Microsoft Corp. on Tuesday released an updated patch for a known vulnerability in its MSN Chat control because the original fix didnt prevent the problem from recurring.
Although the original patch resolved the vulnerability, it failed to prevent the vulnerable ActiveX control from being reintroduced into the system, Microsoft said. As a result, the company has released a new patch, an updated version of the MSN Chat control and an updated version of MSN Messenger.
The revised bulletin and updated patch are available here.
The vulnerability lies in the MSN Chat control, which is an ActiveX control that ships with all three Microsoft instant messaging clients and is also available for download from several MSN sites. There is an unchecked buffer in one of the components that handles input parameters in the MSN Chat control, and an attacker could use this to launch a buffer overrun attack and run code in the context of the user.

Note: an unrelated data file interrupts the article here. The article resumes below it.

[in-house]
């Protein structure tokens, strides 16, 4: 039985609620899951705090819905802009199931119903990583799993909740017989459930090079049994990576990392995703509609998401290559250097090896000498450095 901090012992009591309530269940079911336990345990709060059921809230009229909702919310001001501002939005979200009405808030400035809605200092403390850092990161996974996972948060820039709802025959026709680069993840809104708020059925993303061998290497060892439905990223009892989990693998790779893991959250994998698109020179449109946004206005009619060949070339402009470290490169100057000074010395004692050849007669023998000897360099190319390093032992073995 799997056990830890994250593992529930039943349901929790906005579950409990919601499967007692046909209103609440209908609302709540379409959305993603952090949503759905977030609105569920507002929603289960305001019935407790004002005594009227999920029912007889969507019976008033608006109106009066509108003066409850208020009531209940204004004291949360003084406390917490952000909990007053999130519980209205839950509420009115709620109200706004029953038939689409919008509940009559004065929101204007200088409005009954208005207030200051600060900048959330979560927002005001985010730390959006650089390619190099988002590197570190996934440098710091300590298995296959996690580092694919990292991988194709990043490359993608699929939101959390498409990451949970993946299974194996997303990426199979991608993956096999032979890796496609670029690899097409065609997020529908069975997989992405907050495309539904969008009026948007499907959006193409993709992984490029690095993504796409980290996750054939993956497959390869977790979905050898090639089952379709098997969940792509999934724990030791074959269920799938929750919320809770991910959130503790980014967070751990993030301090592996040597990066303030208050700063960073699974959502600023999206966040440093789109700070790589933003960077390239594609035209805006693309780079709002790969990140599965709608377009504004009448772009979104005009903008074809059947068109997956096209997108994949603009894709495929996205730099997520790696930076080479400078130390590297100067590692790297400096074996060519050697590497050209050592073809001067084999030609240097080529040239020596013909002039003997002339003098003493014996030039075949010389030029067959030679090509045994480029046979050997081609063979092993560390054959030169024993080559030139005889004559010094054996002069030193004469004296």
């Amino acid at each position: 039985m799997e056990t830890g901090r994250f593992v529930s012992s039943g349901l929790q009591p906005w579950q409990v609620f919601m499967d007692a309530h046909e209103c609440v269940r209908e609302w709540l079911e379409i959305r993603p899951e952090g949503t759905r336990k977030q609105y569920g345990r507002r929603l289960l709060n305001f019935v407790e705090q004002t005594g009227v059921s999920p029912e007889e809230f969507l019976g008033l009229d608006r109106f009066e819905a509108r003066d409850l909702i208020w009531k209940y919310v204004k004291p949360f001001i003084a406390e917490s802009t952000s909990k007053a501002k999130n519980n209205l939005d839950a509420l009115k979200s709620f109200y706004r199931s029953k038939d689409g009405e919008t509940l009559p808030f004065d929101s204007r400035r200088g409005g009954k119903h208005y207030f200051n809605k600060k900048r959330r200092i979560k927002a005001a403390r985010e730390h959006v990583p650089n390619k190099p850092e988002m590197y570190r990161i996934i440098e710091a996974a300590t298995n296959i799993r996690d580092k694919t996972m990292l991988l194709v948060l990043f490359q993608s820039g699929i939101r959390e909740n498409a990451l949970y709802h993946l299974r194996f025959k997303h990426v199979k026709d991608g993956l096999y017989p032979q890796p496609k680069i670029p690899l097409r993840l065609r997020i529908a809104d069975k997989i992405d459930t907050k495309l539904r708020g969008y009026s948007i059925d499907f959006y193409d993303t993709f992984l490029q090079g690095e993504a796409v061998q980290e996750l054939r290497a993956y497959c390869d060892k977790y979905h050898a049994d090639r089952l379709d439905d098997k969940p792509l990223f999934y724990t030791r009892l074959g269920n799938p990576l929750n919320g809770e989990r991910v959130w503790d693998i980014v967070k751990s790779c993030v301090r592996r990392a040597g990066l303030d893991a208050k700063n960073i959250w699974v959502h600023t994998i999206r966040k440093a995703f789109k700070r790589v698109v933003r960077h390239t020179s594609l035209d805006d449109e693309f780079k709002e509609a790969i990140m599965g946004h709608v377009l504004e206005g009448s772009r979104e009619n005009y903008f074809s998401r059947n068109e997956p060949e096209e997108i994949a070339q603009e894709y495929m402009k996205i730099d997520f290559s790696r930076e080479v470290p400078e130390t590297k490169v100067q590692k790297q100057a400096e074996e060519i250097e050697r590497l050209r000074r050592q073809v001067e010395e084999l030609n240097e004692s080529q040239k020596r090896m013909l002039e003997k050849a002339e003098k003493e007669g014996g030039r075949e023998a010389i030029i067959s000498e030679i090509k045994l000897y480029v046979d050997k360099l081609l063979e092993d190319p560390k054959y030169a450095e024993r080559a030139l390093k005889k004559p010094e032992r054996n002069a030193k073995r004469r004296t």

To exploit the vulnerability, an attacker would either need to entice the user to open an HTML e-mail or visit a Web site containing the malicious code.
The Redmond, Wash., company on Tuesday also warned that an old protocol used for transferring text across the Internet can cause a critical vulnerability in Internet Explorer, Proxy Server and the Internet Security and Acceleration Server.
The Gopher protocol is a legacy protocol used to access and transfer hierarchically presented data among remote machines. An unchecked buffer in the code that handles responses from Gopher servers gives an attacker the ability to run arbitrary code on vulnerable machines.
To execute such an attack, the attacker would need to create a Web page that contacted a server under his control and either post it or send it as an HTML e-mail.
There is no patch available for this vulnerability, and news of the flaw has been circulating on security mailing lists for more than a week.
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